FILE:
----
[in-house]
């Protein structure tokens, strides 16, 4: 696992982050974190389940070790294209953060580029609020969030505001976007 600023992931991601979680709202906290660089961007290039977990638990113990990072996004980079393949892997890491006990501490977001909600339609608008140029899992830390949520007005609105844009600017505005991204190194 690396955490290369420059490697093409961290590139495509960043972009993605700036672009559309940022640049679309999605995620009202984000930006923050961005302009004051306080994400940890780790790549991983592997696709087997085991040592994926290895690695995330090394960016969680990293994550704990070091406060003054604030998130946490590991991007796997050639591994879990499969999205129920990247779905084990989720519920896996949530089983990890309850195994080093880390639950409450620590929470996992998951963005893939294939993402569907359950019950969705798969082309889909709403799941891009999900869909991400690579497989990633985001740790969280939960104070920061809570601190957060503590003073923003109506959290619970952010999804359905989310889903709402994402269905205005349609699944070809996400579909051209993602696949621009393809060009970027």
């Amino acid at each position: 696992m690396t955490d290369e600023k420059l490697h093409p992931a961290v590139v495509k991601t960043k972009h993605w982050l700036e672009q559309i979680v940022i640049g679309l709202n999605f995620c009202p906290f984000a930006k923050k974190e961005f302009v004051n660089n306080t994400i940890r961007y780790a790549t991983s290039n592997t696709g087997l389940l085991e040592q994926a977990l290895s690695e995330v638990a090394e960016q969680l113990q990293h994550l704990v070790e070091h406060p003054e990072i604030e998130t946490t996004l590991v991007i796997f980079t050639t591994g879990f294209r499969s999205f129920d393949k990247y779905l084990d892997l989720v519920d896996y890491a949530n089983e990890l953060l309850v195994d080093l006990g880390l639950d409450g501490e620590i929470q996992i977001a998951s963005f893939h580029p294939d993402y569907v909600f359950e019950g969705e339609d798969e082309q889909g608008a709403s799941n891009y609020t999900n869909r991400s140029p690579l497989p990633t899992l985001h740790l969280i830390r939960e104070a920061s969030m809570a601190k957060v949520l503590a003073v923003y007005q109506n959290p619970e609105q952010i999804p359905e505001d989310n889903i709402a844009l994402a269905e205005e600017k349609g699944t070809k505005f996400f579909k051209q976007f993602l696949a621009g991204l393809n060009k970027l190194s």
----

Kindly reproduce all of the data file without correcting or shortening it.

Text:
[in-house]
């Protein structure tokens, strides 16, 4: 696992982050974190389940070790294209953060580029609020969030505001976007 600023992931991601979680709202906290660089961007290039977990638990113990990072996004980079393949892997890491006990501490977001909600339609608008140029899992830390949520007005609105844009600017505005991204190194 690396955490290369420059490697093409961290590139495509960043972009993605700036672009559309940022640049679309999605995620009202984000930006923050961005302009004051306080994400940890780790790549991983592997696709087997085991040592994926290895690695995330090394960016969680990293994550704990070091406060003054604030998130946490590991991007796997050639591994879990499969999205129920990247779905084990989720519920896996949530089983990890309850195994080093880390639950409450620590929470996992998951963005893939294939993402569907359950019950969705798969082309889909709403799941891009999900869909991400690579497989990633985001740790969280939960104070920061809570601190957060503590003073923003109506959290619970952010999804359905989310889903709402994402269905205005349609699944070809996400579909051209993602696949621009393809060009970027």
């Amino acid at each position: 696992m690396t955490d290369e600023k420059l490697h093409p992931a961290v590139v495509k991601t960043k972009h993605w982050l700036e672009q559309i979680v940022i640049g679309l709202n999605f995620c009202p906290f984000a930006k923050k974190e961005f302009v004051n660089n306080t994400i940890r961007y780790a790549t991983s290039n592997t696709g087997l389940l085991e040592q994926a977990l290895s690695e995330v638990a090394e960016q969680l113990q990293h994550l704990v070790e070091h406060p003054e990072i604030e998130t946490t996004l590991v991007i796997f980079t050639t591994g879990f294209r499969s999205f129920d393949k990247y779905l084990d892997l989720v519920d896996y890491a949530n089983e990890l953060l309850v195994d080093l006990g880390l639950d409450g501490e620590i929470q996992i977001a998951s963005f893939h580029p294939d993402y569907v909600f359950e019950g969705e339609d798969e082309q889909g608008a709403s799941n891009y609020t999900n869909r991400s140029p690579l497989p990633t899992l985001h740790l969280i830390r939960e104070a920061s969030m809570a601190k957060v949520l503590a003073v923003y007005q109506n959290p619970e609105q952010i999804p359905e505001d989310n889903i709402a844009l994402a269905e205005e600017k349609g699944t070809k505005f996400f579909k051209q976007f993602l696949a621009g991204l393809n060009k970027l190194s």